Has artificial intelligence already surpassed the human brain?

AlphaGo Beats Lee SedolImage Source: A24

Welcome to The Terminator… but not really. During their second match which took place in the early hours of the morning in U.S. time on Thursday, Google’s AlphaGo computer beat 18-time world champion Lee Sedol in a game of Go. It was the second of two matches won by the machine created by Google’s DeepMind Technologies division, which focuses on artificial intelligence. Should the computer prevail over South Korea’s Lee a third time, it will have won the competition and the $1 million purse.

But even more interesting than the mere fact that Google’s AI computer is now up 2-0 is Lee’s response following the second match. Lee, who is one of the top Go masters in the world, said the game wasn’t even close.

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“I’m quite speechless,” Lee said during a press conference following his second straight loss to AlphaGo. “It was a clear loss on my part. From the beginning there was no moment I thought I was leading.”

Go, a 5,000-year-old game of strategy, was believed to pose a big challenge for the DeepMind program ahead of its competition with Lee. While the computer’s most recent victory over its human opponent took more than four hours to secure, it’s still obviously a remarkable feat for an artificial intelligence program that first entered development just two years ago.

Are we on the cusp of realizing the world depicted in The Terminator? Not quite.

As impressive as AlphaGo’s victories have been so far — and as decisive — we’re still in the very early days of AI, and the most impressive examples of AI thus far have been hyperfocused. DeepMind’s AlphaGo might be able to dominate one of the world’s foremost Go champions, but ask it to perform a task as simple as making a cup of coffee and it’s a different story entirely.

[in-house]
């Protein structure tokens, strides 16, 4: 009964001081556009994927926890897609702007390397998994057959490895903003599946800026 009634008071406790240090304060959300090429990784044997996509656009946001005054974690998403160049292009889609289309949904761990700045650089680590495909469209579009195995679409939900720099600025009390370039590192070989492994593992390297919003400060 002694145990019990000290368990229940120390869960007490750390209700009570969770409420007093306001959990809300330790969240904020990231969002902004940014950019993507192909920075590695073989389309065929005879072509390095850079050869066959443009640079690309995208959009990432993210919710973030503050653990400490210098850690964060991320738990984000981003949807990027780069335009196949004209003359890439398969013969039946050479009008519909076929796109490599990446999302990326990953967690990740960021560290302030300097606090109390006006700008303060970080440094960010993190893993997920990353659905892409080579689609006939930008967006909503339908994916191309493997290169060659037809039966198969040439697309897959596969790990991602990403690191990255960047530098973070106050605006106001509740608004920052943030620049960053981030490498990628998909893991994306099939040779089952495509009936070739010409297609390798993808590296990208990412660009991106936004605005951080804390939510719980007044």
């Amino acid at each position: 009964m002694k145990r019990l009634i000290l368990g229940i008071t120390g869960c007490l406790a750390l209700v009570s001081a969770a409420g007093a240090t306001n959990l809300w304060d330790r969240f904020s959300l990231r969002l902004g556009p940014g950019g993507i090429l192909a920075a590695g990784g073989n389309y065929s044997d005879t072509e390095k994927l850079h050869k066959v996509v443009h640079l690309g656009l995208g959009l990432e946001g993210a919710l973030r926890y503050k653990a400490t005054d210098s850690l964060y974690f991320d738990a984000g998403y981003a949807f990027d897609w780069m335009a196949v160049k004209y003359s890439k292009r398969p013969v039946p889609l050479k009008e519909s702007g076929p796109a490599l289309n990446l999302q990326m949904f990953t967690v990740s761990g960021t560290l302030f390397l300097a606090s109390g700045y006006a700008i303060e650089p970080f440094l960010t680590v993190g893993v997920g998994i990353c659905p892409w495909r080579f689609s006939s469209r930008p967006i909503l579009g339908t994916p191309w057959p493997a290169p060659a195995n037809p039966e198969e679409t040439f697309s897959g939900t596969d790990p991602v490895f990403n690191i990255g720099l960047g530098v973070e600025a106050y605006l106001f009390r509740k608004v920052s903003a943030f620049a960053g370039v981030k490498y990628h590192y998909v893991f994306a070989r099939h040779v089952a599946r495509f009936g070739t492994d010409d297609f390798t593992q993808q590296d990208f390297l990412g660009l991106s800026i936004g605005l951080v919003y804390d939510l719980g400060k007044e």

We have a long way to go before AI’s capabilities truly begin to approach the human brain, despite how dominant the technology can be when focusing on a single task. In the meantime, Lee’s confidence ahead of his next matchup against AlphaGo has completely dissipated.

“The third game is not going to be easy for me,” Lee said.

AlphaGo and Lee will play three more games between now and March 15th, and the pair will complete all three remaining games even if Lee loses the next game, and therefore the competition. Should AlphaGo take home the $1 million prize, Google said that it will be donated entirely to UNICEF.

All of the games between Lee and AlphaGo are being streamed live on YouTube. Their second match is embedded below in its entirety.

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